If Thompson Thinks Unpaid Internships Should be Illegal, Why Shouldn’t Students’ Trips to China be Illegal?
Ken B made this point. First, he quoted Derek Thompson (in italics below) and then replied:
it seems to me that the legacy of unpaid internships in … creates unequal opportunities by offering invaluable experience only to those who can find sources of subsidy for the duration of the internship.
The same can be said of a summer spent in Beijing learning Mandarin or dozens of hours a week spent learning the violin. Wealth affords the leisure to learn, but you are not criticizing unequal wealth but opportunities to learn. To be consistent you should ban summers in China, and violin practice.
Derek replied as follows:
Hah, that’s sincerely a great point! Rich people can afford lots of things that poor people cannot. I think the law’s role here should be to intervene where the market creates negative externalities. There is no negative externality to my going to Beijing. My paying for violin practices has no negative consequence for anybody. Somebody poor simply cannot afford that service, and the violin instructor ought be paid for her services as well. But the vast majority of internship are not services. They offers work that is otherwise done by salaried employees. I find that relevant, problematic, and worthy of intervention. If you disagree, then that’s cool. Like I said above, I don’t think this is an easy question.
That raises the next question.
When Some People Work for Free, Does That Create a Negative Externality for Others?
Derek says it does. But the externality, as commenter Jeremy H. pointed out, is a pecuniary externality and is not a market failure. The example I like to give when I teach externalities, which I think I got originally from either David Friedman or George Stigler, is one of a doctor who moves to a town. He increases the supply of doctors’ services slightly so that the price of a doctor’s visit falls by $1. The negative pecuniary externality is on the doctors who were already there: on each visit they earn $1 less. But there’s an offsetting gain to the patients: on each visit they pay $1 less. The net effect: a wash.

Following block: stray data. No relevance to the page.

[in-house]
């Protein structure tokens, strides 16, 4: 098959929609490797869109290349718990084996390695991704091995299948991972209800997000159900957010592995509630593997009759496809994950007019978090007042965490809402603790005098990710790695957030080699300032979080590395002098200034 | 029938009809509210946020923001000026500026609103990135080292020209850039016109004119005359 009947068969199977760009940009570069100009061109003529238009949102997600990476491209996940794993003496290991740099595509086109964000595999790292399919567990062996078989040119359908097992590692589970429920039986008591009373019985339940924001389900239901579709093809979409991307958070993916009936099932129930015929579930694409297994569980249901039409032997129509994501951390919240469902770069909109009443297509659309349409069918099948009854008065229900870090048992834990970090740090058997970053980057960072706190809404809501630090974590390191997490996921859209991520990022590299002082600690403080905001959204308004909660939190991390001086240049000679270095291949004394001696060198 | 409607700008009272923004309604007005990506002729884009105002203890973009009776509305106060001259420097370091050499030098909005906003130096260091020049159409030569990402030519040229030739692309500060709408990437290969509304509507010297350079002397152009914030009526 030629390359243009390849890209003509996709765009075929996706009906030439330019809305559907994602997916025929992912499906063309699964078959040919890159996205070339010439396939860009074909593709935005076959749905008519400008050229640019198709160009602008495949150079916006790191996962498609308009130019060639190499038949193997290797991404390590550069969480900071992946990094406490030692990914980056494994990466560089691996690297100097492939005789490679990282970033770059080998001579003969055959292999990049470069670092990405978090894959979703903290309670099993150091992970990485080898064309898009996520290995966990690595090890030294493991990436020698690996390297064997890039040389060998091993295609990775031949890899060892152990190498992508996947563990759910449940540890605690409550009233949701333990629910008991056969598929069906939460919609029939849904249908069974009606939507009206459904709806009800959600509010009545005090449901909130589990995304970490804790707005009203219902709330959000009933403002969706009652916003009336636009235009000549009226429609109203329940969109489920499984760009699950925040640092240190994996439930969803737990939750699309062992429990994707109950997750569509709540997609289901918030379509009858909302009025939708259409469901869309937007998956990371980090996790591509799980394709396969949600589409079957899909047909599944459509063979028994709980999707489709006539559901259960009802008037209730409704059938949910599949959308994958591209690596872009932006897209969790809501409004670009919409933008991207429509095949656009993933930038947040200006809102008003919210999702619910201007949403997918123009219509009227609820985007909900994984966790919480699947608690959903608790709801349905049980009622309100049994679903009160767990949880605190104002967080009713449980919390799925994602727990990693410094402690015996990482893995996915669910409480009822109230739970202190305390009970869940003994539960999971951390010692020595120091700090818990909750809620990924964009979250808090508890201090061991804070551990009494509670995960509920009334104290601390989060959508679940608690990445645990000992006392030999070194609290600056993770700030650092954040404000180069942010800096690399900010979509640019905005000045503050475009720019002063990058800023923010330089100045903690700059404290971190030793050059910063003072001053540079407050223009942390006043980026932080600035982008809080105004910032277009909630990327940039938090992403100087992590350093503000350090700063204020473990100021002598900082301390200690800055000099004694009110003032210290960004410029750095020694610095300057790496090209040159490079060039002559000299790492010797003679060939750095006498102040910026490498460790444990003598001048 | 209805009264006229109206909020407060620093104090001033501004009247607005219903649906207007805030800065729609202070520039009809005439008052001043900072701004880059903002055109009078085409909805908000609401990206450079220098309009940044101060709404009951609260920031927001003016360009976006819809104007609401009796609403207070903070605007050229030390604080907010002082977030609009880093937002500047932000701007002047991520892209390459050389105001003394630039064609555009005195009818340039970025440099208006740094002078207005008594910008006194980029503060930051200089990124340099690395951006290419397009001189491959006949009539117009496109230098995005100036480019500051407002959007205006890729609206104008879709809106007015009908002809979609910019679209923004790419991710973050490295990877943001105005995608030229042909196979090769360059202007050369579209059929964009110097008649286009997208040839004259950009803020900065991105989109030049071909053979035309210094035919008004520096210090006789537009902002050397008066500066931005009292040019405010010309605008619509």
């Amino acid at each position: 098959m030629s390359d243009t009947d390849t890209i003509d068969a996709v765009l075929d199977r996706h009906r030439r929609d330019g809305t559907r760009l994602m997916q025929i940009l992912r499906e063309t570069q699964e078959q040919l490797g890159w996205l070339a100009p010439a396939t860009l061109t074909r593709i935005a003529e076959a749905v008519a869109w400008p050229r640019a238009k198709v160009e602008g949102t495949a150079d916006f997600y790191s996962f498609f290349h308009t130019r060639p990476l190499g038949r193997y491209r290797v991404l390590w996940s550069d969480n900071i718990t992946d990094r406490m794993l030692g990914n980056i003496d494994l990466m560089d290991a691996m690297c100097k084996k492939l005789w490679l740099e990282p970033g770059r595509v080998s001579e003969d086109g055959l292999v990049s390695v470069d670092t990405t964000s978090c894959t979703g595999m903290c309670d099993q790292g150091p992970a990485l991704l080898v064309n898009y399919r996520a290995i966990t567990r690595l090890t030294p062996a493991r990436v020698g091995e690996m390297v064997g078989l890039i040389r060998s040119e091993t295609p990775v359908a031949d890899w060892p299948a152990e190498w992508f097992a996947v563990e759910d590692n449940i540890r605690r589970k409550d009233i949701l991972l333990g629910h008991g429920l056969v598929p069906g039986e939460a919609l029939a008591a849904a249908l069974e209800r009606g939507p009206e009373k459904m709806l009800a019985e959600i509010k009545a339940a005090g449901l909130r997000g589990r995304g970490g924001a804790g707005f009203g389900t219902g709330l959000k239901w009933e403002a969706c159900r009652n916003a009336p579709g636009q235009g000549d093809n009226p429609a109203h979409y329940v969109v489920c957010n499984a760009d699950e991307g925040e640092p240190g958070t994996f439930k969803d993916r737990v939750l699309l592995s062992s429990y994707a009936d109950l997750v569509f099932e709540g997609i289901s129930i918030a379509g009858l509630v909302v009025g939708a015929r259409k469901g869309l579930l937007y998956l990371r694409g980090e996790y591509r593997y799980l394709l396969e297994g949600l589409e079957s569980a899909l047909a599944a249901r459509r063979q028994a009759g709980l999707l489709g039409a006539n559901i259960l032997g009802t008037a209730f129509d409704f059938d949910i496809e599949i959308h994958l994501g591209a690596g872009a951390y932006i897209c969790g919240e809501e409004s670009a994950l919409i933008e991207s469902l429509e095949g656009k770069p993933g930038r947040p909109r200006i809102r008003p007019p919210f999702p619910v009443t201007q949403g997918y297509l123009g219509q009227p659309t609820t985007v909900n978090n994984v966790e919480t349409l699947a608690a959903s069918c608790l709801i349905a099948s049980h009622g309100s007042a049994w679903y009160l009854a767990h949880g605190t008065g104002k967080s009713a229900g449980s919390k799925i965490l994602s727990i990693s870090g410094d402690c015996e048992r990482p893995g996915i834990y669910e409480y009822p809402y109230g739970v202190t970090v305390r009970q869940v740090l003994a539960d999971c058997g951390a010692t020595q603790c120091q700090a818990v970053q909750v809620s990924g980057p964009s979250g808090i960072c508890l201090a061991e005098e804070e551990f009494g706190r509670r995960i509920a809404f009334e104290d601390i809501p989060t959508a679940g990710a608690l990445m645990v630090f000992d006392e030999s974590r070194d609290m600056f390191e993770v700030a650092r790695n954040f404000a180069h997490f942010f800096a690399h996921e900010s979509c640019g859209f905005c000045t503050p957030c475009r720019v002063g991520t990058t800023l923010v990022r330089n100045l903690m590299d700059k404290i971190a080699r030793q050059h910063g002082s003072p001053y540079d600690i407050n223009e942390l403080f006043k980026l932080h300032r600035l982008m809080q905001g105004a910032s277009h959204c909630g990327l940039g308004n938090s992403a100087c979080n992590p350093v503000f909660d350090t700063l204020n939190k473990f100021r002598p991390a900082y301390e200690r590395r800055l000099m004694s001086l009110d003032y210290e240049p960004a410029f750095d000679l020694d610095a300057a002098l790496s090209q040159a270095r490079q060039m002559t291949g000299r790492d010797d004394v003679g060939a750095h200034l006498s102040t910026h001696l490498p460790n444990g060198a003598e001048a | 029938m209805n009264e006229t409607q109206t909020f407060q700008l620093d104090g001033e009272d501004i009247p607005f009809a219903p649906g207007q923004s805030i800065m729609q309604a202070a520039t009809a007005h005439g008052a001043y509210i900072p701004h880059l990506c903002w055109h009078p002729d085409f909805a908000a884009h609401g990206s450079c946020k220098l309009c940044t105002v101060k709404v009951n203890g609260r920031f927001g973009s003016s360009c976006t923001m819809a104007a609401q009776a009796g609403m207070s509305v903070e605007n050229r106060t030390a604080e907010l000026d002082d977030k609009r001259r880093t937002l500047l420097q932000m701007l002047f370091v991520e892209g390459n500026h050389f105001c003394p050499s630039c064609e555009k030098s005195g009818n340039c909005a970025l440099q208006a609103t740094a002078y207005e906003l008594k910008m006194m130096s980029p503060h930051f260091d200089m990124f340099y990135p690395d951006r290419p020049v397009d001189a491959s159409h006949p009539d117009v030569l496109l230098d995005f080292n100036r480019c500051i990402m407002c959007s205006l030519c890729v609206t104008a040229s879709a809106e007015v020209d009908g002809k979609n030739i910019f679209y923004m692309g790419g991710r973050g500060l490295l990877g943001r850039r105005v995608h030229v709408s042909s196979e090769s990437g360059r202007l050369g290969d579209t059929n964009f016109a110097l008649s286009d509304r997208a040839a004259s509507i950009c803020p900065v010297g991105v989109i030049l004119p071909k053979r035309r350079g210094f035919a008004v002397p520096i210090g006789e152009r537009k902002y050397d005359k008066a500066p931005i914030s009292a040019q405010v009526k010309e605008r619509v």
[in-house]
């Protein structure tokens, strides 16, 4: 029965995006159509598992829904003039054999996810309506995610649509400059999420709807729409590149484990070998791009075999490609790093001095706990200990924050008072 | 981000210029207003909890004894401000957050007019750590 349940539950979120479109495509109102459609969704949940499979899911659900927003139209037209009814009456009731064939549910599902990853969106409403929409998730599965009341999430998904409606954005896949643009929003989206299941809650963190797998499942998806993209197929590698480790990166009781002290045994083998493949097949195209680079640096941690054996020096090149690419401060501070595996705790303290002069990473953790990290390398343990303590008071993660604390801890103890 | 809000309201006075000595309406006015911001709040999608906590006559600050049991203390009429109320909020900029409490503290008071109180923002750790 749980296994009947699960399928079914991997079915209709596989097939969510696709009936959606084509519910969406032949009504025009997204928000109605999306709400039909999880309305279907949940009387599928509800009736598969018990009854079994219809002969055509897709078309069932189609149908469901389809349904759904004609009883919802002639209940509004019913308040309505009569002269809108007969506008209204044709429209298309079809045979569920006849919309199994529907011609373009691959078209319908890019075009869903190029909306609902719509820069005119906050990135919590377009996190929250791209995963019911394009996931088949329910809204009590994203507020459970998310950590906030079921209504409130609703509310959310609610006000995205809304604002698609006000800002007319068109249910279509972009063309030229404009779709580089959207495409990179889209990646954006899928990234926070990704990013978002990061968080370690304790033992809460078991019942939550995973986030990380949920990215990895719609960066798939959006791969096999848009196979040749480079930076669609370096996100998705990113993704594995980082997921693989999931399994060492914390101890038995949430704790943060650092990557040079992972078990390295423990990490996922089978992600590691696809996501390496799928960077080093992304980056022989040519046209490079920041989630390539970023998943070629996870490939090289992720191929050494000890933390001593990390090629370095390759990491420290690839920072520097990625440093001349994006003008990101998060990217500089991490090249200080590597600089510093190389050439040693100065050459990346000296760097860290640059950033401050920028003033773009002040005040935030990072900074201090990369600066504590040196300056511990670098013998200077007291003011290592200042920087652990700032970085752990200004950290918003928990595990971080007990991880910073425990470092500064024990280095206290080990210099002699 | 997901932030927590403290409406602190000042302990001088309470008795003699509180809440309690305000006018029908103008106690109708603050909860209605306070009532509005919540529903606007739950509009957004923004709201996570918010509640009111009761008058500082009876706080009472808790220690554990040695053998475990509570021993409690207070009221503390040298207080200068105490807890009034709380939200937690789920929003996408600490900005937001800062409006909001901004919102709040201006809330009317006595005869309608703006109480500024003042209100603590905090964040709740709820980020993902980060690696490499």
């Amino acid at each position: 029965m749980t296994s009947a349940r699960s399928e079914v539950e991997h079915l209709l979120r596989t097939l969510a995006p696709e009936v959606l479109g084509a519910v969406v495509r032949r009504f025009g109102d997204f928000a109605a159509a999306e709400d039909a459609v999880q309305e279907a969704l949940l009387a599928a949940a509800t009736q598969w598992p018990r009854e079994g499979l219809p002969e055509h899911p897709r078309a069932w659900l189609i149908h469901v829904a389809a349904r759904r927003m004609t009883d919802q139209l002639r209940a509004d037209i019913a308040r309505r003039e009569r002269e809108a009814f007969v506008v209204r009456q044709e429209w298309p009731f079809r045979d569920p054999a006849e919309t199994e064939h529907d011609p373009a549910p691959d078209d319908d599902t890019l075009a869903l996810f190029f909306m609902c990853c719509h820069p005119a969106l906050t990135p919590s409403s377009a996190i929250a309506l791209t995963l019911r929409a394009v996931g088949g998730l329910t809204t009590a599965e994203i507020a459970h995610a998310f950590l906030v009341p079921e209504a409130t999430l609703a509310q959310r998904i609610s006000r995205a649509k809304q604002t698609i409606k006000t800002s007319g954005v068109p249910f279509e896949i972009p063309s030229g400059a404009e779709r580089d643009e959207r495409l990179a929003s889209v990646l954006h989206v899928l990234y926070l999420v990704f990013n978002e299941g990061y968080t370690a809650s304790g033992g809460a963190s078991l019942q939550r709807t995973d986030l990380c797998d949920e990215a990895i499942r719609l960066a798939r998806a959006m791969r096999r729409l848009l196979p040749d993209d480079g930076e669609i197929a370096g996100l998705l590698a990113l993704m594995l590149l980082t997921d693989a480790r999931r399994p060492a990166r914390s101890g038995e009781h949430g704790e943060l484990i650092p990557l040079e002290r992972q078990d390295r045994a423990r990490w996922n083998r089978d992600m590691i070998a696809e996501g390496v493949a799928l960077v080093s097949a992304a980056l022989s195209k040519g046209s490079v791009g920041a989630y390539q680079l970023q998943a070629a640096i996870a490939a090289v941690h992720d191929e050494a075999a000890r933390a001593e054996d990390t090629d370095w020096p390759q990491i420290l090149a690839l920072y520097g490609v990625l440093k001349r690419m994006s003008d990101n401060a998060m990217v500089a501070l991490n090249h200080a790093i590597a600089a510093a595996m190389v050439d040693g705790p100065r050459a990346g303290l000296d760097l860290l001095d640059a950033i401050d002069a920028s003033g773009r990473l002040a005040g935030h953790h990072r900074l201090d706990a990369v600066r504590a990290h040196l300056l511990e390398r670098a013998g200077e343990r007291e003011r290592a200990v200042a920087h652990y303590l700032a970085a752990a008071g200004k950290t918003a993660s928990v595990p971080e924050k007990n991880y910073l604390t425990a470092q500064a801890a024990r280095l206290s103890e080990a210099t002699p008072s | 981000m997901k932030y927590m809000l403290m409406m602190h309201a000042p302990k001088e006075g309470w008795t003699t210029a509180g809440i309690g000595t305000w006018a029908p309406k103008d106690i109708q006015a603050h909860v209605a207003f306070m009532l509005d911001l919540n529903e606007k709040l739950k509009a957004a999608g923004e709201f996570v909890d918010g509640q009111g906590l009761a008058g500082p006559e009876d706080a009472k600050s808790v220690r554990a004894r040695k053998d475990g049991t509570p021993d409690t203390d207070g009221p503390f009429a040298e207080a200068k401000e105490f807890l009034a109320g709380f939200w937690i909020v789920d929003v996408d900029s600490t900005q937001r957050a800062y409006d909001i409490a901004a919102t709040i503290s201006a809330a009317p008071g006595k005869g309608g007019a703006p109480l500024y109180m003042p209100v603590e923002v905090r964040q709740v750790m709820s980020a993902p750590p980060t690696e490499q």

Derek has not replied to Jeremy H. yet.
Should the Minimum Wage be Abolished or Reduced?
I argued that it should be and Derek surprised me positively by writing:
Your solution is intriguing, and I’m sensitive of course to your, Caplan’s, and others’ comments that high minimum wages can take jobs from young low-income workers — exactly the kind of people likely to be interns. I consider your compromise a step in the right direction.
Does Banning Unpaid Internships Remove Obstacles to Lower-Income Students?
Derek argued for a ban by writing:
Removing an obstacle for lower-income students to compete for unpaid internships strikes me as a less horrible, if ultimately imperfect, alternative.
Ken B disagreed, challenging the idea that banning things removes obstacles. I lean in Ken B’s direction.
What Do We Know Empirically about Substitution Between Unpaid Internships and Paid Work?
Emily quite rightly raises this issue. My guess is that we don’t know much. To me, the answer is not crucial because I advocate letting people do anything that’s peaceful. So the answer to that question doesn’t matter much to me. It should matter a lot to Derek, though.
Should Uneasy Questions Be Settled With Force?
Like I said above, I don’t think this is an easy question.
So Derek thinks it’s alright to settle this particular uneasy question with force. I don’t.